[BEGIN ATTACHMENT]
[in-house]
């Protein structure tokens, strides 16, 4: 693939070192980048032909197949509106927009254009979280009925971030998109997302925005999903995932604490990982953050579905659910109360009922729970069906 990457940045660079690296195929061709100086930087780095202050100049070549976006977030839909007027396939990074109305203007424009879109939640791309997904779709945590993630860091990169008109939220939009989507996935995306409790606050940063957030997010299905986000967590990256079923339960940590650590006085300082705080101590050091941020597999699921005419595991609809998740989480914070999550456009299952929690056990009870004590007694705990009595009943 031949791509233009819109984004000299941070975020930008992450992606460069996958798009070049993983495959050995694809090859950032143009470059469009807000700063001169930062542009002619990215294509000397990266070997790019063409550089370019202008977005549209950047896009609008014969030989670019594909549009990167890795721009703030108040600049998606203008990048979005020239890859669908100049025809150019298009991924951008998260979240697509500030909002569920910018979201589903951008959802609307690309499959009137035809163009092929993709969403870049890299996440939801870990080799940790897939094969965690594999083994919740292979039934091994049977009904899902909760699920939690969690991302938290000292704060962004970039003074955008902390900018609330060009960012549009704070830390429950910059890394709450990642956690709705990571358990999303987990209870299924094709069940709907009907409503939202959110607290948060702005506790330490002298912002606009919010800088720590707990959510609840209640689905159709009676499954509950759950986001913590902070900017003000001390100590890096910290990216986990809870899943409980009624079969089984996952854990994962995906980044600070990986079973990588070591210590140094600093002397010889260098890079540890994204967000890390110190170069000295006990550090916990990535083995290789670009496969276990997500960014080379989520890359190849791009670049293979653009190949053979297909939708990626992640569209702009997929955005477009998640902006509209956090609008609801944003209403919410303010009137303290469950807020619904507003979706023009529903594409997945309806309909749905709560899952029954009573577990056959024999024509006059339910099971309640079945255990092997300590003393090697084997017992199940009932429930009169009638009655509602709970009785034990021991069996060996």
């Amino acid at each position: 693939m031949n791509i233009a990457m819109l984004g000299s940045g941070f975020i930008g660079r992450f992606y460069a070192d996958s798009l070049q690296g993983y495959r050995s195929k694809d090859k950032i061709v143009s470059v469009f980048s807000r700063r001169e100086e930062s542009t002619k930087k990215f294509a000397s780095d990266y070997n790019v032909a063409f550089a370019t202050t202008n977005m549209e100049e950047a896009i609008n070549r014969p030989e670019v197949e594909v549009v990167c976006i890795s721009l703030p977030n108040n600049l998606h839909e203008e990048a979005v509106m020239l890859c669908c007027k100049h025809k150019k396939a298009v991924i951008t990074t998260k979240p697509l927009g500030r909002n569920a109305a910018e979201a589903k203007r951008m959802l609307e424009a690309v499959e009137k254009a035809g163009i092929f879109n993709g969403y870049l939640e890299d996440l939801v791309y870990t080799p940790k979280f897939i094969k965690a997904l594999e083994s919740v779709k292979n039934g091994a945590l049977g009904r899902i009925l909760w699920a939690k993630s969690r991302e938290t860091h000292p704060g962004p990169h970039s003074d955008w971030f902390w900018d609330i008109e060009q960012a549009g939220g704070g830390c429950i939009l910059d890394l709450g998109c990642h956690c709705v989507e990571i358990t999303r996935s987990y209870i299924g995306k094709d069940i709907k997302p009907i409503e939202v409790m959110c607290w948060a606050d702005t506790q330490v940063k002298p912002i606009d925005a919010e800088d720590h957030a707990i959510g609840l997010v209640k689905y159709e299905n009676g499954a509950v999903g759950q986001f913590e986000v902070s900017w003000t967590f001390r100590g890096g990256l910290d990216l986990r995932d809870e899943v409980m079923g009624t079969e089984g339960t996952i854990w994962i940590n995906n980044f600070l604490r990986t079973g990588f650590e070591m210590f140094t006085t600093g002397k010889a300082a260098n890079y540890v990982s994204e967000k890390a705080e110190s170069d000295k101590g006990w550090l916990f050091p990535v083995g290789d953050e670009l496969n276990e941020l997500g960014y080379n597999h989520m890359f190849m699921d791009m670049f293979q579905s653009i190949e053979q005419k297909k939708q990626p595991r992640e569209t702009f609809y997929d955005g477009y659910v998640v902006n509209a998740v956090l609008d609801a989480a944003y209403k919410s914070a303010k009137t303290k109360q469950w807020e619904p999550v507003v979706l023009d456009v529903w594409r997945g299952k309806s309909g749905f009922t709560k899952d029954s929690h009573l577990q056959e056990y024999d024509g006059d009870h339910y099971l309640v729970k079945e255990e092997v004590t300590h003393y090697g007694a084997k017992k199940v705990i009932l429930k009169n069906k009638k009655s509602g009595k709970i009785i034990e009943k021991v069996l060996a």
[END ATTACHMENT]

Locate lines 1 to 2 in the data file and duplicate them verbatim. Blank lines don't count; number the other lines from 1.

[in-house]
């Protein structure tokens, strides 16, 4: 693939070192980048032909197949509106927009254009979280009925971030998109997302925005999903995932604490990982953050579905659910109360009922729970069906 990457940045660079690296195929061709100086930087780095202050100049070549976006977030839909007027396939990074109305203007424009879109939640791309997904779709945590993630860091990169008109939220939009989507996935995306409790606050940063957030997010299905986000967590990256079923339960940590650590006085300082705080101590050091941020597999699921005419595991609809998740989480914070999550456009299952929690056990009870004590007694705990009595009943 031949791509233009819109984004000299941070975020930008992450992606460069996958798009070049993983495959050995694809090859950032143009470059469009807000700063001169930062542009002619990215294509000397990266070997790019063409550089370019202008977005549209950047896009609008014969030989670019594909549009990167890795721009703030108040600049998606203008990048979005020239890859669908100049025809150019298009991924951008998260979240697509500030909002569920910018979201589903951008959802609307690309499959009137035809163009092929993709969403870049890299996440939801870990080799940790897939094969965690594999083994919740292979039934091994049977009904899902909760699920939690969690991302938290000292704060962004970039003074955008902390900018609330060009960012549009704070830390429950910059890394709450990642956690709705990571358990999303987990209870299924094709069940709907009907409503939202959110607290948060702005506790330490002298912002606009919010800088720590707990959510609840209640689905159709009676499954509950759950986001913590902070900017003000001390100590890096910290990216986990809870899943409980009624079969089984996952854990994962995906980044600070990986079973990588070591210590140094600093002397010889260098890079540890994204967000890390110190170069000295006990550090916990990535083995290789670009496969276990997500960014080379989520890359190849791009670049293979653009190949053979297909939708990626992640569209702009997929955005477009998640902006509209956090609008609801944003209403919410303010009137303290469950807020619904507003979706023009529903594409997945309806309909749905709560899952029954009573577990056959024999024509006059339910099971309640079945255990092997300590003393090697084997017992199940009932429930009169009638009655509602709970009785034990021991069996060996």